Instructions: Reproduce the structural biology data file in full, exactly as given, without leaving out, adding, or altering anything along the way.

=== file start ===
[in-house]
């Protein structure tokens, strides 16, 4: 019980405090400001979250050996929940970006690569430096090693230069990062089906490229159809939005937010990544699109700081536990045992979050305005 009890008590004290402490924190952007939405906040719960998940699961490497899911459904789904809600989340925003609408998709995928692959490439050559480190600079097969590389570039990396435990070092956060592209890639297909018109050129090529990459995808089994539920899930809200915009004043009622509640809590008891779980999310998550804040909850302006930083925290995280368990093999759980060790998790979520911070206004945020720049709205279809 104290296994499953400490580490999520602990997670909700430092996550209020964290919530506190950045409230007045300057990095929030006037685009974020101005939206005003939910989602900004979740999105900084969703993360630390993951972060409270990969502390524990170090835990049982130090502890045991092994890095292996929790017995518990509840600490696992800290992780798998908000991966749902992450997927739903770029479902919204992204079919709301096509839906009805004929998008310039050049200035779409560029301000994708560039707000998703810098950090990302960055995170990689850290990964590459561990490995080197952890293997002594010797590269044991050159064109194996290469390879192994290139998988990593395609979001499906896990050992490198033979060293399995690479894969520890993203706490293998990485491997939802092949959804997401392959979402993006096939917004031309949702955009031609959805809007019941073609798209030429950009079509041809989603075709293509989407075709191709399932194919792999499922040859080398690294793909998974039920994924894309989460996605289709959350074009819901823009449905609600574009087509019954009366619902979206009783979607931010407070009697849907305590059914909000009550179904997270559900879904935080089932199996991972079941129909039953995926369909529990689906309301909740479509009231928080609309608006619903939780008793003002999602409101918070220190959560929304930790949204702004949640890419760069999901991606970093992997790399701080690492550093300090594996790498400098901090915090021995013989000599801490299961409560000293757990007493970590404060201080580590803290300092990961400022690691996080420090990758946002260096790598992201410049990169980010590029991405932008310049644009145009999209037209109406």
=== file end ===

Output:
[in-house]
């Protein structure tokens, strides 16, 4: 019980405090400001979250050996929940970006690569430096090693230069990062089906490229159809939005937010990544699109700081536990045992979050305005 009890008590004290402490924190952007939405906040719960998940699961490497899911459904789904809600989340925003609408998709995928692959490439050559480190600079097969590389570039990396435990070092956060592209890639297909018109050129090529990459995808089994539920899930809200915009004043009622509640809590008891779980999310998550804040909850302006930083925290995280368990093999759980060790998790979520911070206004945020720049709205279809 104290296994499953400490580490999520602990997670909700430092996550209020964290919530506190950045409230007045300057990095929030006037685009974020101005939206005003939910989602900004979740999105900084969703993360630390993951972060409270990969502390524990170090835990049982130090502890045991092994890095292996929790017995518990509840600490696992800290992780798998908000991966749902992450997927739903770029479902919204992204079919709301096509839906009805004929998008310039050049200035779409560029301000994708560039707000998703810098950090990302960055995170990689850290990964590459561990490995080197952890293997002594010797590269044991050159064109194996290469390879192994290139998988990593395609979001499906896990050992490198033979060293399995690479894969520890993203706490293998990485491997939802092949959804997401392959979402993006096939917004031309949702955009031609959805809007019941073609798209030429950009079509041809989603075709293509989407075709191709399932194919792999499922040859080398690294793909998974039920994924894309989460996605289709959350074009819901823009449905609600574009087509019954009366619902979206009783979607931010407070009697849907305590059914909000009550179904997270559900879904935080089932199996991972079941129909039953995926369909529990689906309301909740479509009231928080609309608006619903939780008793003002999602409101918070220190959560929304930790949204702004949640890419760069999901991606970093992997790399701080690492550093300090594996790498400098901090915090021995013989000599801490299961409560000293757990007493970590404060201080580590803290300092990961400022690691996080420090990758946002260096790598992201410049990169980010590029991405932008310049644009145009999209037209109406």